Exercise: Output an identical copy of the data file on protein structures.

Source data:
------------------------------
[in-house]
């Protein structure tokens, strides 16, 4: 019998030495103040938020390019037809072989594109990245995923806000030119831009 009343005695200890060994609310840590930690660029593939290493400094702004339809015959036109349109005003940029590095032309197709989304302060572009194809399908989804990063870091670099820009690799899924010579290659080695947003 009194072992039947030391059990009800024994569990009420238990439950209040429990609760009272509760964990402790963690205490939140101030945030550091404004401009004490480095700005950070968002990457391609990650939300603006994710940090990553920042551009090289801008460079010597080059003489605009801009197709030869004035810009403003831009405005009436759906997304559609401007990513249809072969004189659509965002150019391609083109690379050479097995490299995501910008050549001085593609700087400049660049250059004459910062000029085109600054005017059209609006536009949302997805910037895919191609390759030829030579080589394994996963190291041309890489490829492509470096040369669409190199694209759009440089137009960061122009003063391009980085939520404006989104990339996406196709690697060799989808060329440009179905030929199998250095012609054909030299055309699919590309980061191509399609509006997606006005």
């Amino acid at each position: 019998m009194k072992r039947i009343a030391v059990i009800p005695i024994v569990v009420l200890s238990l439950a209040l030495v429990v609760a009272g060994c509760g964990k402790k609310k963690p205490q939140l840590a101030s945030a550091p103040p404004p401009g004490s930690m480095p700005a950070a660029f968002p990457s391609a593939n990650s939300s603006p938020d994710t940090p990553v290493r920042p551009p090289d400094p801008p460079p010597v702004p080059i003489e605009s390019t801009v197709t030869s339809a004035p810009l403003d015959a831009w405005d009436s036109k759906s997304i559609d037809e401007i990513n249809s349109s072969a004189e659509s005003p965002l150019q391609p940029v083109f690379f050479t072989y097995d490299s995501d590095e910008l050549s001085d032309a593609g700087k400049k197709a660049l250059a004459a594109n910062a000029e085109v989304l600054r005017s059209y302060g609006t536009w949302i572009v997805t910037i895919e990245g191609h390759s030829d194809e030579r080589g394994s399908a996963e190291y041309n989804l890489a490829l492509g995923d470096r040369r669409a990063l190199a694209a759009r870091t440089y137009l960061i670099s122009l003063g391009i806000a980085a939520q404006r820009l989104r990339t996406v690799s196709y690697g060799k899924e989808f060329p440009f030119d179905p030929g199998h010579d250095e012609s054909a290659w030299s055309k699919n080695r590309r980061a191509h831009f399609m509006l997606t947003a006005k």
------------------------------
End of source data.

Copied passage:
[in-house]
């Protein structure tokens, strides 16, 4: 019998030495103040938020390019037809072989594109990245995923806000030119831009 009343005695200890060994609310840590930690660029593939290493400094702004339809015959036109349109005003940029590095032309197709989304302060572009194809399908989804990063870091670099820009690799899924010579290659080695947003 009194072992039947030391059990009800024994569990009420238990439950209040429990609760009272509760964990402790963690205490939140101030945030550091404004401009004490480095700005950070968002990457391609990650939300603006994710940090990553920042551009090289801008460079010597080059003489605009801009197709030869004035810009403003831009405005009436759906997304559609401007990513249809072969004189659509965002150019391609083109690379050479097995490299995501910008050549001085593609700087400049660049250059004459910062000029085109600054005017059209609006536009949302997805910037895919191609390759030829030579080589394994996963190291041309890489490829492509470096040369669409190199694209759009440089137009960061122009003063391009980085939520404006989104990339996406196709690697060799989808060329440009179905030929199998250095012609054909030299055309699919590309980061191509399609509006997606006005």
């Amino acid at each position: 019998m009194k072992r039947i009343a030391v059990i009800p005695i024994v569990v009420l200890s238990l439950a209040l030495v429990v609760a009272g060994c509760g964990k402790k609310k963690p205490q939140l840590a101030s945030a550091p103040p404004p401009g004490s930690m480095p700005a950070a660029f968002p990457s391609a593939n990650s939300s603006p938020d994710t940090p990553v290493r920042p551009p090289d400094p801008p460079p010597v702004p080059i003489e605009s390019t801009v197709t030869s339809a004035p810009l403003d015959a831009w405005d009436s036109k759906s997304i559609d037809e401007i990513n249809s349109s072969a004189e659509s005003p965002l150019q391609p940029v083109f690379f050479t072989y097995d490299s995501d590095e910008l050549s001085d032309a593609g700087k400049k197709a660049l250059a004459a594109n910062a000029e085109v989304l600054r005017s059209y302060g609006t536009w949302i572009v997805t910037i895919e990245g191609h390759s030829d194809e030579r080589g394994s399908a996963e190291y041309n989804l890489a490829l492509g995923d470096r040369r669409a990063l190199a694209a759009r870091t440089y137009l960061i670099s122009l003063g391009i806000a980085a939520q404006r820009l989104r990339t996406v690799s196709y690697g060799k899924e989808f060329p440009f030119d179905p030929g199998h010579d250095e012609s054909a290659w030299s055309k699919n080695r590309r980061a191509h831009f399609m509006l997606t947003a006005k």